hide Matching Documents

The documents where this entity occurs most often are shown below. Click on a document to open it.

Document Max. Freq Min. Freq
William Schouler, A history of Massachusetts in the Civil War: Volume 2 1,239 1,239 Browse Search
Harper's Encyclopedia of United States History (ed. Benson Lossing) 467 467 Browse Search
Thomas Wentworth Higginson, Massachusetts in the Army and Navy during the war of 1861-1865, vol. 2 184 184 Browse Search
Brigadier-General Ellison Capers, Confederate Military History, a library of Confederate States Military History: Volume 5, South Carolina (ed. Clement Anselm Evans) 171 171 Browse Search
Southern Historical Society Papers, Volume 33. (ed. Reverend J. William Jones) 159 159 Browse Search
George P. Rowell and Company's American Newspaper Directory, containing accurate lists of all the newspapers and periodicals published in the United States and territories, and the dominion of Canada, and British Colonies of North America., together with a description of the towns and cities in which they are published. (ed. George P. Rowell and company) 156 156 Browse Search
William F. Fox, Lt. Col. U. S. V., Regimental Losses in the American Civil War, 1861-1865: A Treatise on the extent and nature of the mortuary losses in the Union regiments, with full and exhaustive statistics compiled from the official records on file in the state military bureaus and at Washington 102 102 Browse Search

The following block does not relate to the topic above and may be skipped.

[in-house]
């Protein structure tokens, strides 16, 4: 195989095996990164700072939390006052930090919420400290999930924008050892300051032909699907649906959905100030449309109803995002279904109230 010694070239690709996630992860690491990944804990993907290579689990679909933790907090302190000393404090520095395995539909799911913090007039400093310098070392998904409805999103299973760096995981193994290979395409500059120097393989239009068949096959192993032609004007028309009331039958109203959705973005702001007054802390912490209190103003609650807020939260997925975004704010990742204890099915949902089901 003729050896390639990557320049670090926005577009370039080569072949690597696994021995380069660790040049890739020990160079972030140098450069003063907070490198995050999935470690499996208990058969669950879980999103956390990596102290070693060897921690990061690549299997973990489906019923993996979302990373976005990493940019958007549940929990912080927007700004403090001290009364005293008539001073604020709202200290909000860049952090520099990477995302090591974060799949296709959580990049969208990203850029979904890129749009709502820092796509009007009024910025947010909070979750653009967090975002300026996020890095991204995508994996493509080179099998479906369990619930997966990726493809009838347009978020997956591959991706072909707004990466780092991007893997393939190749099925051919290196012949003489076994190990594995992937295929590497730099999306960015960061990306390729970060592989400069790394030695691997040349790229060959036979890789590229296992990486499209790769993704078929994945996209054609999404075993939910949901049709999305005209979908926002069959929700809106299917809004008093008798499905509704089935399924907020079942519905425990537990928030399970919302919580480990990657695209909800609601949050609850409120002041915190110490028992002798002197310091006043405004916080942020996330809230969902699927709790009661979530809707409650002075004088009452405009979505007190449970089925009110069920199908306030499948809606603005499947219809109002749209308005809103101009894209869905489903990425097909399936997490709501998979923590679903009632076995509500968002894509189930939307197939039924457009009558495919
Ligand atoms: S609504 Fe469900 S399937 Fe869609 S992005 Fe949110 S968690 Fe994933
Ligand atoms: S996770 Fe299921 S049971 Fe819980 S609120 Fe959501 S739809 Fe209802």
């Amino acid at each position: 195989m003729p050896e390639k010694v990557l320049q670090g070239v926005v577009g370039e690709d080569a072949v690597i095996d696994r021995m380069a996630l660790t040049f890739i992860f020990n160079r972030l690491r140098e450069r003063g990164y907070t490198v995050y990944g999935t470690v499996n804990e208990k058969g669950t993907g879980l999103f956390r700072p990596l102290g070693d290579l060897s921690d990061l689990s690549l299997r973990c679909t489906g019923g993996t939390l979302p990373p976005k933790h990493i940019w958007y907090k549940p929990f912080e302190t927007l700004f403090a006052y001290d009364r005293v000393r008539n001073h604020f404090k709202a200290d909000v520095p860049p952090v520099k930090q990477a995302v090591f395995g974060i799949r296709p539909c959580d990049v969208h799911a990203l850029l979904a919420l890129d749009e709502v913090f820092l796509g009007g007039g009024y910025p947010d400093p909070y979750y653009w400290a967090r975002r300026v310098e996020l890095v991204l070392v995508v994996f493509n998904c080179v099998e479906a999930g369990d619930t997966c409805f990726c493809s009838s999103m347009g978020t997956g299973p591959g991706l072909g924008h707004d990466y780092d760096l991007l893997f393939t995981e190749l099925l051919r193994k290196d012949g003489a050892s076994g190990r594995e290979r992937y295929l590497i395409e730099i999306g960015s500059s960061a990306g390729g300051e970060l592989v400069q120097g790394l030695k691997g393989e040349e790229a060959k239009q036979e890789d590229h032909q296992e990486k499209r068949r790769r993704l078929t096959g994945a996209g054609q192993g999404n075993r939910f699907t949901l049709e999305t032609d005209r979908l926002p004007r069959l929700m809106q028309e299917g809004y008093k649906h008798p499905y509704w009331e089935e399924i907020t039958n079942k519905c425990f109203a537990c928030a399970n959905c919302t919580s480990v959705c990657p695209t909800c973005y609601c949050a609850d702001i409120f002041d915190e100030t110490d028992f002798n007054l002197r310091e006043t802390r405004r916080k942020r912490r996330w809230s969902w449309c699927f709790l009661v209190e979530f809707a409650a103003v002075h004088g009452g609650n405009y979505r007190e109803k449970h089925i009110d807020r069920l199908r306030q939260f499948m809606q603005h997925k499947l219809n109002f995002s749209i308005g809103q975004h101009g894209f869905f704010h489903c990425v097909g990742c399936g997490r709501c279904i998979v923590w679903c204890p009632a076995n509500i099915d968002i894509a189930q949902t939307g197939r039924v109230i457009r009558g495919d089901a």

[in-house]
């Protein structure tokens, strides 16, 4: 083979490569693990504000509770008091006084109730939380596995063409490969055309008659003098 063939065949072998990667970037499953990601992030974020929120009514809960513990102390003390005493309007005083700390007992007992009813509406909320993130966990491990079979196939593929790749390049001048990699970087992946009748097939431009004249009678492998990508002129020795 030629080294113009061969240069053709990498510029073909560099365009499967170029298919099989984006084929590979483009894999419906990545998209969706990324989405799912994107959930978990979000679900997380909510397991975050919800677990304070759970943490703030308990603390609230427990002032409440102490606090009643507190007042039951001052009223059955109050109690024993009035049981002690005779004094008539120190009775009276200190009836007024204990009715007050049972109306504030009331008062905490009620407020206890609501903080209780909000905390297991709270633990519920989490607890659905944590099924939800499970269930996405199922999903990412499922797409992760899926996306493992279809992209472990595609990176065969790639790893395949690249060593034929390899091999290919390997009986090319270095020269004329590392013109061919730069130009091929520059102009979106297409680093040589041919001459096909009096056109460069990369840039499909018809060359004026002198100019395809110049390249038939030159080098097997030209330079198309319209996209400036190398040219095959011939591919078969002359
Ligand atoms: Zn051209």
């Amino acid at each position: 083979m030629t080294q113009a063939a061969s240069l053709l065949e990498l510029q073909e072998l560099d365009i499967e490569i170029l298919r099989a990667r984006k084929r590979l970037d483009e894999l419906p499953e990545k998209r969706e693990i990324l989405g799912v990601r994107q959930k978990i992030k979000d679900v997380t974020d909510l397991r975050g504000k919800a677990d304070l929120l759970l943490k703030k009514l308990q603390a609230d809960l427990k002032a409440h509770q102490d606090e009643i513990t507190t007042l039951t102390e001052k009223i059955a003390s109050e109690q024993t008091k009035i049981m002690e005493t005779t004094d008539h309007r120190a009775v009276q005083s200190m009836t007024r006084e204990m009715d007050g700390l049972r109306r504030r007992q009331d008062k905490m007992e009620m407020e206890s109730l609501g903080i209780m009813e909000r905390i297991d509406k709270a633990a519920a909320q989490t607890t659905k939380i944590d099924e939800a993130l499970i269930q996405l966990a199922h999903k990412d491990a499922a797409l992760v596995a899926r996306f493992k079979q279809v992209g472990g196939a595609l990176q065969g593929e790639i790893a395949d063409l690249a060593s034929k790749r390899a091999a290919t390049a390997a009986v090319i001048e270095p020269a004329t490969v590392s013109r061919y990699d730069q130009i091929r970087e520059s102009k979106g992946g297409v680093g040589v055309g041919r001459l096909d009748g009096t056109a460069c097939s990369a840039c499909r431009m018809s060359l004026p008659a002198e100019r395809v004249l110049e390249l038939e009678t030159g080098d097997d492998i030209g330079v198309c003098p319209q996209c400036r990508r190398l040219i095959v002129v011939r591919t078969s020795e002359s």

Southern Historical Society Papers, Volume 30. (ed. Reverend J. William Jones) 79 79 Browse Search
A Roster of General Officers , Heads of Departments, Senators, Representatives , Military Organizations, &c., &c., in Confederate Service during the War between the States. (ed. Charles C. Jones, Jr. Late Lieut. Colonel of Artillery, C. S. A.) 77 77 Browse Search
Thomas Wentworth Higginson, Massachusetts in the Army and Navy during the war of 1861-1865, vol. 1, Condensed history of regiments. 75 75 Browse Search
View all matching documents...

Browsing named entities in Knight's Mechanical Encyclopedia (ed. Knight). You can also browse the collection for 1862 AD or search for 1862 AD in all documents.

Your search returned 69 results in 16 document sections:

1 2
British, 1804; and Stirling's, British, 1827; and Peters's, 1862. 4th. Those engines in which water or steam is mingled chardson's2623411 Strubing's182.5754.5 Engl. Pat. 896 of 1862.4028136211.5 Anti-friction press. A press in whicret was invented by T. R. Timby, and was patented by him in 1862. Captain Coles introduced a modification into the British nin lamps:Boyd, 1869. Beschke,1866. in carburetors:Bassett,1862. 4. Fire-brick and crucibles:Peters,1862. English pate1862. English patent 2318 of 1862, asbestos, fireclay, and graphite. Lewis, 1871. A covering of asbestus twisted into a rope and wound aro1862, asbestos, fireclay, and graphite. Lewis, 1871. A covering of asbestus twisted into a rope and wound around a crucible. 5. Packing for hot-air engines:Lanbereau,1859. for explosive engines:Drake,1865. for steam engines:Dra loose flock asbestus;Hoke. 6. Boiler covering:Peters,1862. Hardy,1869.Selden and Kidd,1865. Murphy,1870.Spencer,186etc. British patent, 2048 of 1858.Devlin, 1860. Peters, 1862.Devlin, 1865. Botticher: with soapstone and cotton,1864.